Where Did Bourbon Come From?

Few other whiskies have the same notoriety or accessibility as bourbon. Whiskey made in the American manner is the sort of whiskey most commonly found in American taverns and liquor stores; it is also absolutely unique. French fashion and New Orleans (made famous by Bourbon Street) fashion are two other options. However, bourbon wasn’t always considered Americana. So how did a little whiskey from Kentucky become America’s favorite drink?

To give you the straight dope on where the bourbon industry and bourbon manufacturing came from, we went a little further into the history of America’s favorite whiskey. This is the real history of how bourbon whiskey was created.

Where Did the First Whiskey Come From?

Bourbon may trace its roots back to the inception of the whiskey category, to which it belongs. A few thousand years after the Egyptians invented distillation to create fragrances and concentrates, whiskey emerged as one of the first distilled alcoholic beverages in the world.

In the 11th century, monks in Ireland began distilling whiskey for the first time. Aqua Vitae means “water of life” in Latin, and that’s what they termed the liquid they brewed. Documents from the 1400s in Northern Europe mention this precursor of whiskey.

Whiskey’s Radiant Spread

Whiskey’s appeal among Europe’s aristocracy and, later, the populace at large, only increased through time. This was boosted when King Henry, having separated from the Catholic Church, destroyed the monasteries, forcing former monks to seek alternative means of support.

In 1608, the Old Bushmills Distillery in Northern Ireland received the distinction of being the world’s first legally operating whiskey distillery. These Irish and Scottish distillers migrated to the American Colonies with other European settlers and established new distilleries.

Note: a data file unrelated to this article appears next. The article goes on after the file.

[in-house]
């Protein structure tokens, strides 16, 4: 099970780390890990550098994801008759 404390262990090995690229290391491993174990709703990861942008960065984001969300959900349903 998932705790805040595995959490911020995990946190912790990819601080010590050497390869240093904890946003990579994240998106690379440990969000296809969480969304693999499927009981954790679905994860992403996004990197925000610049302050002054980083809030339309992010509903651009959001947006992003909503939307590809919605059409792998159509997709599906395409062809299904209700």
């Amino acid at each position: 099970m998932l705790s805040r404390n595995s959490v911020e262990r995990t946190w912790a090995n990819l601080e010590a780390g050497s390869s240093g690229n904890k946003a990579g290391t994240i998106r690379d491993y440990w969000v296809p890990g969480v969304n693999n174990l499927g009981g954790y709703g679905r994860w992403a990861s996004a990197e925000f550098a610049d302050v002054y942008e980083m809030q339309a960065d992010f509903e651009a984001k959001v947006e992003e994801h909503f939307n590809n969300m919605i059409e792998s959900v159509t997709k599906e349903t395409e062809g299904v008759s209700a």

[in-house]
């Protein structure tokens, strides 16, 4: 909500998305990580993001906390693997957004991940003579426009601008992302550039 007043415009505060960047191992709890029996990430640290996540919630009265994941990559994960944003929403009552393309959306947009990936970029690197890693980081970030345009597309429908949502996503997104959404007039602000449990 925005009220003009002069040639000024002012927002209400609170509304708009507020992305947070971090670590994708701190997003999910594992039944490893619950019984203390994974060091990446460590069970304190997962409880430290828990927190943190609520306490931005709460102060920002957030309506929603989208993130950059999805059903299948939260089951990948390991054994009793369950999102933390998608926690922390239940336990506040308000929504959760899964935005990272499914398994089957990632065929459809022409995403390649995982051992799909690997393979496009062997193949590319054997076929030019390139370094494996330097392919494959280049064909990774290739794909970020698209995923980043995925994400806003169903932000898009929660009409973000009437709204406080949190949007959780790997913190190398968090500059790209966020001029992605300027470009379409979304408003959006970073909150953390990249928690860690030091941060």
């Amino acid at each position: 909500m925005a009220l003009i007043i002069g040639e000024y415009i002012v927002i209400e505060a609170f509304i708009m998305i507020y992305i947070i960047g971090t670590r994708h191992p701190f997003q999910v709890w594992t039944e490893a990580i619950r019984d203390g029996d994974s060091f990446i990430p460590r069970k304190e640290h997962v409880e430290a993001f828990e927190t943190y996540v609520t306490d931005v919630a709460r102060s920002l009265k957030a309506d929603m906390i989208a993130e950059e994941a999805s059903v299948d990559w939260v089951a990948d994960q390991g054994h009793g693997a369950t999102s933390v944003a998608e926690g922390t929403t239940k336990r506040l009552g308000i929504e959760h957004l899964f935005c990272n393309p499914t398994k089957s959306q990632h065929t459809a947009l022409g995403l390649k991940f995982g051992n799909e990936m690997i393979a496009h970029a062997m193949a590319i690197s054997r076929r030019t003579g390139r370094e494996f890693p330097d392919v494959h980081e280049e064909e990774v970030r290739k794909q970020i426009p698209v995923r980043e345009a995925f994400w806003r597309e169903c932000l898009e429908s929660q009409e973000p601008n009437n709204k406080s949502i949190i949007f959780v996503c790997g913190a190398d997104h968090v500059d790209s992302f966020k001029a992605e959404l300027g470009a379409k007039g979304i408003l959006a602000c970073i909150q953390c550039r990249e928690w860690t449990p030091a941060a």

Whiskey’s Increasing Popularity in the USA

American colonists produced whiskey throughout the American colonies, and the liquid was so valuable that it was often exchanged for currency during the Revolutionary War. George Washington ran a prosperous whiskey distillery.

In Louisville, Kentucky, Evan Williams established the first American commercial distillery, producing a brand name that is likely familiar to you even now. However, whiskey’s support for a young America was only temporary.

The “Whiskey Tax,” levied on whiskey and other domestically produced distilled spirits in 1791, was intended to assist pay off debts incurred by the government during the Revolutionary War. This was very unpopular with the grain farmers in the rural areas, and it sparked the “Whiskey Rebellion” that lasted for years. The revolt fizzled out in 1794, and the tax died with the election of Thomas Jefferson as president in 1801.

Progress in the American Whiskey Industry

In its earliest forms, American whiskey was essentially what we now call rye whiskey or whiskey with a heavy rye grain content. Rye whiskey was the main product of George Washington’s distillery.

Sour mash whiskey was developed in Kentucky before bourbon was even a concept. Dr. James C. Crow developed sour mash by incorporating yeast from a previous batch of mash into a fresh batch of mash. This was a game-changer for producing whiskey in consistent batches, and it’s still the law in Tennessee.

The Childhood of Bourbon

Finally, in 1840, thanks to Elijah Craig, the hitherto labeled “Old Bourbon County Whiskey” became simply “Bourbon whiskey.” When it comes to corn whiskey, Old Bourbon County Whiskey stands out from the crowd because it was the first to be widely distributed over the world.

Due to its more approachable sweetness, mellowness, and lack of spice, this corn whiskey swiftly surpassed the popularity of regular rye. The popularity of this type of whiskey continued to rise until the 1920s.


The United States ratified the 18th Amendment in 1920, making it illegal to sell or serve alcohol anywhere in the country. The traditional distilleries in Kentucky and Tennessee would suffer greatly during the 13 years that this prohibition would persist. Those who had a valid prescription for medicinal whiskey might get around the ban by purchasing it from a licensed pharmacy or their doctor.